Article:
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Mark

Tannersville, PA, USA | Member Since 2001

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  • House of Cards: A Tale of Hubris and Wretched Excess on Wall Street

    • UNABRIDGED (25 hrs and 16 mins)
    • By William Cohan
    • Narrated By Alan Sklar
    • Whispersync for Voice-ready
    Overall
    (340)
    Performance
    (99)
    Story
    (100)

    In March 2008, Bear Stearns, a swashbuckling 84-year-old financial institution, was forced to sell itself to JPMorgan Chase for an outrageously low price in a deal brokered by Treasury Secretary Henry Paulson, who was desperately trying to prevent the impending catastrophic market crash. But mere months before, an industry-wide boom had "the Bear" clocking a record high stock price. How did a giant investment bank with $18 billion in cash on hand disappear in a mere 10 days?

    roberta Kane says: "Riveting, interesting, learned alot"
    "Tedious, Repetitive. . . and essential reading"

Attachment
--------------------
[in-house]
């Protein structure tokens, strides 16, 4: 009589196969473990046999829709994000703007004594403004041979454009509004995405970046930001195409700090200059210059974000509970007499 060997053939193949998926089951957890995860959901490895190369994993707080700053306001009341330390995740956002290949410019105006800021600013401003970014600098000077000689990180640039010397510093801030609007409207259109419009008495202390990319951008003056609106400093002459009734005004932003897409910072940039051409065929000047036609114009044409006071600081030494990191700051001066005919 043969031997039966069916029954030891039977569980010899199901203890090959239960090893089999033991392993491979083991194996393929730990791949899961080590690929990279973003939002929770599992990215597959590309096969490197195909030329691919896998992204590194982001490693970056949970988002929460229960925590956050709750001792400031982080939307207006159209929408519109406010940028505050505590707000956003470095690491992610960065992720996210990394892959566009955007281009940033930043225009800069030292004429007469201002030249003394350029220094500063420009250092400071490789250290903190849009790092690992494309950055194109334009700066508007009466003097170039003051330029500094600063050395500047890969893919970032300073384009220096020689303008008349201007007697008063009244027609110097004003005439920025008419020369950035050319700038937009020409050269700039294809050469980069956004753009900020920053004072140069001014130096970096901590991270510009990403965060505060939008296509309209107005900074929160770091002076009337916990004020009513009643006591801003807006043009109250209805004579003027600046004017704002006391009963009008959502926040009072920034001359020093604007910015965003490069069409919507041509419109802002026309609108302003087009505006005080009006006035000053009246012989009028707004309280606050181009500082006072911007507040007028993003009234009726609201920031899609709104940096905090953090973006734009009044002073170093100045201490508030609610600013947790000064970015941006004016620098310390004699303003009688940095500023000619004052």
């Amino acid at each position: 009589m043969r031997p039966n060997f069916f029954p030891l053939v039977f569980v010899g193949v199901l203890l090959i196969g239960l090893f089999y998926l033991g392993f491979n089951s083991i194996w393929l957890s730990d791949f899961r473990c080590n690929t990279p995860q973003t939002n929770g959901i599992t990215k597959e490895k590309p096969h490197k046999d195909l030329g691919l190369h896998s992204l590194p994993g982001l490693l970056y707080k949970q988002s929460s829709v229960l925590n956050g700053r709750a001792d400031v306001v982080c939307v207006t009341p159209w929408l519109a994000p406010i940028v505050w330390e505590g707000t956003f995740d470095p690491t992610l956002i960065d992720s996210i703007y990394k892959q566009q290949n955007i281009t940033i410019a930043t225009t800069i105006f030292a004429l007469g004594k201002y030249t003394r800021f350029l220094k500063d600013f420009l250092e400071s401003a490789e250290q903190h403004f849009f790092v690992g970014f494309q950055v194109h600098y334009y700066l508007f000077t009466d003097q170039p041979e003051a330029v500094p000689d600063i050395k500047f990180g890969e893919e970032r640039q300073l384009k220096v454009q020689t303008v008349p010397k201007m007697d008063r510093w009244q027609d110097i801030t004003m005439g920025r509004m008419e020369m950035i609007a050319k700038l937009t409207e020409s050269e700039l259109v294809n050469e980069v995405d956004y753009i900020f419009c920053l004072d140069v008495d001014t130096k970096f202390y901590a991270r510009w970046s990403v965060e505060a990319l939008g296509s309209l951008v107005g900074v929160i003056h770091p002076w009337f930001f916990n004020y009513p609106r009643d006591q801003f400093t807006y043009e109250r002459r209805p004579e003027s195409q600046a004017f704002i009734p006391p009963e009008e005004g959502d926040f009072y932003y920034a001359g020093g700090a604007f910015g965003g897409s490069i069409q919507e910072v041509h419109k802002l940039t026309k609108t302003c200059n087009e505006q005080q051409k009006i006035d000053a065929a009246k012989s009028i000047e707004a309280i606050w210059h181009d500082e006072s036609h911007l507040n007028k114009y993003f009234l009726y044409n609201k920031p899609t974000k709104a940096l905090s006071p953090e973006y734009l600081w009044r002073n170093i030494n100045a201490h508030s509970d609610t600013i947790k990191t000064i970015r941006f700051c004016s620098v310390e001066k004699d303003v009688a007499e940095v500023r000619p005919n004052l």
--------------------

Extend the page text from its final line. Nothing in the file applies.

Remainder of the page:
Overall

    The book is filled with excruciatingly unnecessary detail and endless repetition. How many times do we need to hear the address of Bear Stearns? Conversations are recounted from multiple perspectives, even where they agree, We are told what someone is going to say, then told what they said.

    However, if you can get through all that, the story is compelling and will infuriate you. It is astounding to hear of the pettiness, narcissism, arrogance, and ruthlessness which engulfs the executives at Bear Stearns, and other investment banks. These people didn't care about anything except enormous bonuses, and would do anything to get them. When others lost their money, these people didn't give a hoot. But then to hear them whining and carrying on like two-year olds when their firm collapsed as a direct result of their incompetence is unbelievable.

    After the collapse, several of them gave interviews, in which they whined and complained about how they were treated, and tried to blame the failure on others.

    In spite of the author's bizarre belief that the failures were a result of government interference in the free markets, this book will convince any thinking person that our government needs to take a major role in regulating the financial industry - if for no other reason than to protect bankers from themselves. It is abundantly clear that they are too stupid to protect themselves.

    0 of 0 people found this review helpful

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